I was reading some of the testimony offered by witnesses for the US House of Representatives International Relations Subcommittee on Middle East and Central Asia. Daniel Fried is the Assistant Secretary of State this region. During the course of his testimony he outlined the key interests the US has in Central Asia. Security, energy and economic collaboration, and freedom through reform were the three most important factors to US interests in Central Asia. Secretary Fried's analysis of the ongoing security and political developments in the region were clearly articulated and I enjoyed this one particular piece from his testimony:
"In FY 2005, we budgeted over $240 million in assistance to Central Asia, focusing our efforts on building and strengthening civil society, promoting democratic and economic reform, and combating criminal activities and terrorism. We are also directing assistance toward promoting regional security through counterproliferation, counter-terrorism and counter-narcotics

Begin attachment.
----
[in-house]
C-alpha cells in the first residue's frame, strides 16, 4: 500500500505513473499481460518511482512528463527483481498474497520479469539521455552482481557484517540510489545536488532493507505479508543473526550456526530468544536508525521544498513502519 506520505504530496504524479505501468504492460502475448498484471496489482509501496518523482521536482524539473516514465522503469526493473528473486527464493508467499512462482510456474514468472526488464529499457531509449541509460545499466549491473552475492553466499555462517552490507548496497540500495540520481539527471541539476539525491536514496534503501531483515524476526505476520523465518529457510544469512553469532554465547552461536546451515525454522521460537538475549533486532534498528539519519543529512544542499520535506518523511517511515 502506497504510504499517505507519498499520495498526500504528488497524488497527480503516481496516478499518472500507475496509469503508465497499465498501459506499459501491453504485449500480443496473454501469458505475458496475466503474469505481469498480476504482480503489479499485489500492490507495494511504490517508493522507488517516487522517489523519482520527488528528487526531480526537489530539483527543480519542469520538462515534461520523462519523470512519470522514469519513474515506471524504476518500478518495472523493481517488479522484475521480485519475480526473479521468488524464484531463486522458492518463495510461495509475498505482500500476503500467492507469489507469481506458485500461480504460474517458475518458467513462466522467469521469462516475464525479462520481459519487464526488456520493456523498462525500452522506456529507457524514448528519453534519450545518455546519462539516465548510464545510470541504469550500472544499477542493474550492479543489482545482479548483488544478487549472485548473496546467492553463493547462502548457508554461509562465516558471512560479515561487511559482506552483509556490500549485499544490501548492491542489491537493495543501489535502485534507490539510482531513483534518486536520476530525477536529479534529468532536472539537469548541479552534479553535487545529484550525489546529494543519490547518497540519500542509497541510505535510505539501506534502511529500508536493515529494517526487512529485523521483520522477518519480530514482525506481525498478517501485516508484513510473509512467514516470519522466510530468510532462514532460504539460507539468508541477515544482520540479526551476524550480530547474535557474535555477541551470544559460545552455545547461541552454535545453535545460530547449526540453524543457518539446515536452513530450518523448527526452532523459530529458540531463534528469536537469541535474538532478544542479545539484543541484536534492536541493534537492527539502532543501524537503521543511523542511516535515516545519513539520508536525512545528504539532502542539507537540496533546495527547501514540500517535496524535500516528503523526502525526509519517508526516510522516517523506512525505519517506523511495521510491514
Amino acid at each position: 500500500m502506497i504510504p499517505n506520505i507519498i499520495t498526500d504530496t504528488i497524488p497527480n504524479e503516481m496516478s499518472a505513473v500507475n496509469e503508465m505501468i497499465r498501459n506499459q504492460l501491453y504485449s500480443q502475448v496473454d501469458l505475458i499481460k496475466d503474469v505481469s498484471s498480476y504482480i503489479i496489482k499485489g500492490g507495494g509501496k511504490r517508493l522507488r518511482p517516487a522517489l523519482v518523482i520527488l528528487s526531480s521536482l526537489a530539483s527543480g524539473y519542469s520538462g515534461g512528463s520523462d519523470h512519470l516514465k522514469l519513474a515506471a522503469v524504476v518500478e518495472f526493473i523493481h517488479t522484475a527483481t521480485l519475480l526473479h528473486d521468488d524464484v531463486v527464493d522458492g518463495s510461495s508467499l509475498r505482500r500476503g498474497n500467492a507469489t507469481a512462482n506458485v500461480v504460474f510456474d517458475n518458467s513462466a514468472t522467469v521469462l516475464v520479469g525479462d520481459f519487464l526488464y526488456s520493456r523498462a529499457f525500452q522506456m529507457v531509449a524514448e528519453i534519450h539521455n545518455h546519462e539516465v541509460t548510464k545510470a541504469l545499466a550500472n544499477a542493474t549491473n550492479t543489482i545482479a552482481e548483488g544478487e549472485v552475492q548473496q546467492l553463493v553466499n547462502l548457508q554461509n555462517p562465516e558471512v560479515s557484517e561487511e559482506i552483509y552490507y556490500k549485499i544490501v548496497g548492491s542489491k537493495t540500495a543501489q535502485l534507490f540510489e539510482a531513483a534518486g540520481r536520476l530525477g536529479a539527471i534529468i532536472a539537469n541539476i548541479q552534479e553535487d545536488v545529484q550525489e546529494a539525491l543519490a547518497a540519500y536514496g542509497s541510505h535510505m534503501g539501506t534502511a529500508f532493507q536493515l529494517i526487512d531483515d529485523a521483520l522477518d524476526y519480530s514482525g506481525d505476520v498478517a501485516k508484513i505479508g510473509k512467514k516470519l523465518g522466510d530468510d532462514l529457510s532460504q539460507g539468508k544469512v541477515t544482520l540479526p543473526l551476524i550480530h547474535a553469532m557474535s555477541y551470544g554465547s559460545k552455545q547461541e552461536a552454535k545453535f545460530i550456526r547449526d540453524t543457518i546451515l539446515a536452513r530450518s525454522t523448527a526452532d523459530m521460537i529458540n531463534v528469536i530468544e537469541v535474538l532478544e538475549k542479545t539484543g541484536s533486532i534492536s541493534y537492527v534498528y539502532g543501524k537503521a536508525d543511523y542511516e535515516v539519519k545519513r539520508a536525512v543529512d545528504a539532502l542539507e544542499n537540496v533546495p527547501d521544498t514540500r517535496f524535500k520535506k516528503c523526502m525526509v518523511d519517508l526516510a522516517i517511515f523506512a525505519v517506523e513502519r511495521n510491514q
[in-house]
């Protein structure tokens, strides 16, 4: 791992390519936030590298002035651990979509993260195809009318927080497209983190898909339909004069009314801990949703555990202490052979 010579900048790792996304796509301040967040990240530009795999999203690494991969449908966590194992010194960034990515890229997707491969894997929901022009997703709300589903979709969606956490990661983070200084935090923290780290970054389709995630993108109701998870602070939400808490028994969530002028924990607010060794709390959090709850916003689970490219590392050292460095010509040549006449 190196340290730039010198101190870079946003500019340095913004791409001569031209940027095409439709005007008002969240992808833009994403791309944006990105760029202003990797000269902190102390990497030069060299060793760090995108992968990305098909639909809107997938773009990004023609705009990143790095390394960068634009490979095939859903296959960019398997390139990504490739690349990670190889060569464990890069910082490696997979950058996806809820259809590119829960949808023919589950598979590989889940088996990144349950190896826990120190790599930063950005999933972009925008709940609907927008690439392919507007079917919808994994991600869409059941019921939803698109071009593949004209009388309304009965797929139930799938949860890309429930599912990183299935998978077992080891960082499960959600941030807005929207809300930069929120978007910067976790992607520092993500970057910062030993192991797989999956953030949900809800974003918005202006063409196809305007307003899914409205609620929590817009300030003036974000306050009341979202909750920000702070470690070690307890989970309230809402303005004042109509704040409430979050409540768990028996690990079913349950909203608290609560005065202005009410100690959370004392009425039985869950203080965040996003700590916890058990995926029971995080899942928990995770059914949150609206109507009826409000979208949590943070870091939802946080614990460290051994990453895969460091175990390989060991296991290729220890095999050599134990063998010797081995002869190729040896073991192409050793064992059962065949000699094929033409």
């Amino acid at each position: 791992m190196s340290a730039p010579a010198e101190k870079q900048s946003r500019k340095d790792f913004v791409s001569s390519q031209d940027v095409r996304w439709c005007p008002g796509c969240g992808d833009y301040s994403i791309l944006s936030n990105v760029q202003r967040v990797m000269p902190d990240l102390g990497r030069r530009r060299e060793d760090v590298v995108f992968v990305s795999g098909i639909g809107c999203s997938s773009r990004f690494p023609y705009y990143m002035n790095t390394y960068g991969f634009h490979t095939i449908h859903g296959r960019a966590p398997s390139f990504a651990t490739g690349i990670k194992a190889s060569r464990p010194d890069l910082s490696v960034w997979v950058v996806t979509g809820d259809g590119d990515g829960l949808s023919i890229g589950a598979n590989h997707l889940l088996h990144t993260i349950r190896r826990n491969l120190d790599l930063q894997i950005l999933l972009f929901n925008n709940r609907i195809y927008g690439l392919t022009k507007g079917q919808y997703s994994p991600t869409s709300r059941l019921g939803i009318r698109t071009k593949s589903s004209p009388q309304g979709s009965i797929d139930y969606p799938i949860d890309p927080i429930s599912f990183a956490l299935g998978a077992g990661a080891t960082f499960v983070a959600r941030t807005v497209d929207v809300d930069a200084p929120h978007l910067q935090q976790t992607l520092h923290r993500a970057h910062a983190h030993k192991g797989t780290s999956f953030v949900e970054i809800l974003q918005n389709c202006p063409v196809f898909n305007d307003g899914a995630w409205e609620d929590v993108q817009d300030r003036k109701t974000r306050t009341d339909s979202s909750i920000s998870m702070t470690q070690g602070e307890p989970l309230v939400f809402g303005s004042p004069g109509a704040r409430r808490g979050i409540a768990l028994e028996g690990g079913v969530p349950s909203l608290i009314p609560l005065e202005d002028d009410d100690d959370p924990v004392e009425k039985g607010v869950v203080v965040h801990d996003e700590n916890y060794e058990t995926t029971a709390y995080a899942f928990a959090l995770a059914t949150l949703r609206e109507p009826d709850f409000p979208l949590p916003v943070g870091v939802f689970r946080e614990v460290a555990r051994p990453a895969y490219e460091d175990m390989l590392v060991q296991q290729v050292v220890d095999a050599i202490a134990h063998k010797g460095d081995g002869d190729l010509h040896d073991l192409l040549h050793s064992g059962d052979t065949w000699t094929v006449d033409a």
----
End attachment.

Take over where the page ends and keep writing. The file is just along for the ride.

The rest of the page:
cooperation. This is money well spent.
We pursue all three sets of our strategic interests in tandem, because failure in one area will undermine the chance of success in another. We are therefore supporting political and economic reform, rule of law, good governance, respect for human rights, religious freedom and tolerance, free trade and open markets, development of small businesses, energy investment, and cooperation in the fight against terror and weapons of mass destruction, all at the same time".